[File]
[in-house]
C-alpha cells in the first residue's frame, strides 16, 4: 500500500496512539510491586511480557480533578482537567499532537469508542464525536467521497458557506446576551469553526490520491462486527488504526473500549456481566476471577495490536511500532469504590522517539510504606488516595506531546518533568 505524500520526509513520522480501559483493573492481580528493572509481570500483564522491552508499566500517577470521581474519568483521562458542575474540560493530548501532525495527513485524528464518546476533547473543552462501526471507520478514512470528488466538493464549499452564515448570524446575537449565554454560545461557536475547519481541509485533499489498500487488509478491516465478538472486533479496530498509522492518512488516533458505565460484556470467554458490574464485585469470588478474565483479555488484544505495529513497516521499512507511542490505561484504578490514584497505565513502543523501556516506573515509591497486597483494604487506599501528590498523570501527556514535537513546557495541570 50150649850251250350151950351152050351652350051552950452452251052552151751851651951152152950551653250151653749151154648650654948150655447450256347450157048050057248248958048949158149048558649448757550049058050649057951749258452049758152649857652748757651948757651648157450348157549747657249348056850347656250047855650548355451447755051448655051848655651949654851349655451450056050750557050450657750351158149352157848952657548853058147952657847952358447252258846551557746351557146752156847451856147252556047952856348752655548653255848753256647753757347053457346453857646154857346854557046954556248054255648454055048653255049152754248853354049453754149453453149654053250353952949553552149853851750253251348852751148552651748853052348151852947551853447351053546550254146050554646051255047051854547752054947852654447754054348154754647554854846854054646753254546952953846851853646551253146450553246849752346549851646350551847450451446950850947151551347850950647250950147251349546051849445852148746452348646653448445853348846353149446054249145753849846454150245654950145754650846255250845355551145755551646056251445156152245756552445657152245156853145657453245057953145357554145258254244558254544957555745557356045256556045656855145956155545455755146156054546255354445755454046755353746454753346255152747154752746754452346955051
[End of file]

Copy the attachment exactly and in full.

[in-house]
C-alpha cells in the first residue's frame, strides 16, 4: 500500500496512539510491586511480557480533578482537567499532537469508542464525536467521497458557506446576551469553526490520491462486527488504526473500549456481566476471577495490536511500532469504590522517539510504606488516595506531546518533568 505524500520526509513520522480501559483493573492481580528493572509481570500483564522491552508499566500517577470521581474519568483521562458542575474540560493530548501532525495527513485524528464518546476533547473543552462501526471507520478514512470528488466538493464549499452564515448570524446575537449565554454560545461557536475547519481541509485533499489498500487488509478491516465478538472486533479496530498509522492518512488516533458505565460484556470467554458490574464485585469470588478474565483479555488484544505495529513497516521499512507511542490505561484504578490514584497505565513502543523501556516506573515509591497486597483494604487506599501528590498523570501527556514535537513546557495541570 50150649850251250350151950351152050351652350051552950452452251052552151751851651951152152950551653250151653749151154648650654948150655447450256347450157048050057248248958048949158149048558649448757550049058050649057951749258452049758152649857652748757651948757651648157450348157549747657249348056850347656250047855650548355451447755051448655051848655651949654851349655451450056050750557050450657750351158149352157848952657548853058147952657847952358447252258846551557746351557146752156847451856147252556047952856348752655548653255848753256647753757347053457346453857646154857346854557046954556248054255648454055048653255049152754248853354049453754149453453149654053250353952949553552149853851750253251348852751148552651748853052348151852947551853447351053546550254146050554646051255047051854547752054947852654447754054348154754647554854846854054646753254546952953846851853646551253146450553246849752346549851646350551847450451446950850947151551347850950647250950147251349546051849445852148746452348646653448445853348846353149446054249145753849846454150245654950145754650846255250845355551145755551646056251445156152245756552445657152245156853145657453245057953145357554145258254244558254544957555745557356045256556045656855145956155545455755146156054546255354445755454046755353746454753346255152747154752746754452346955051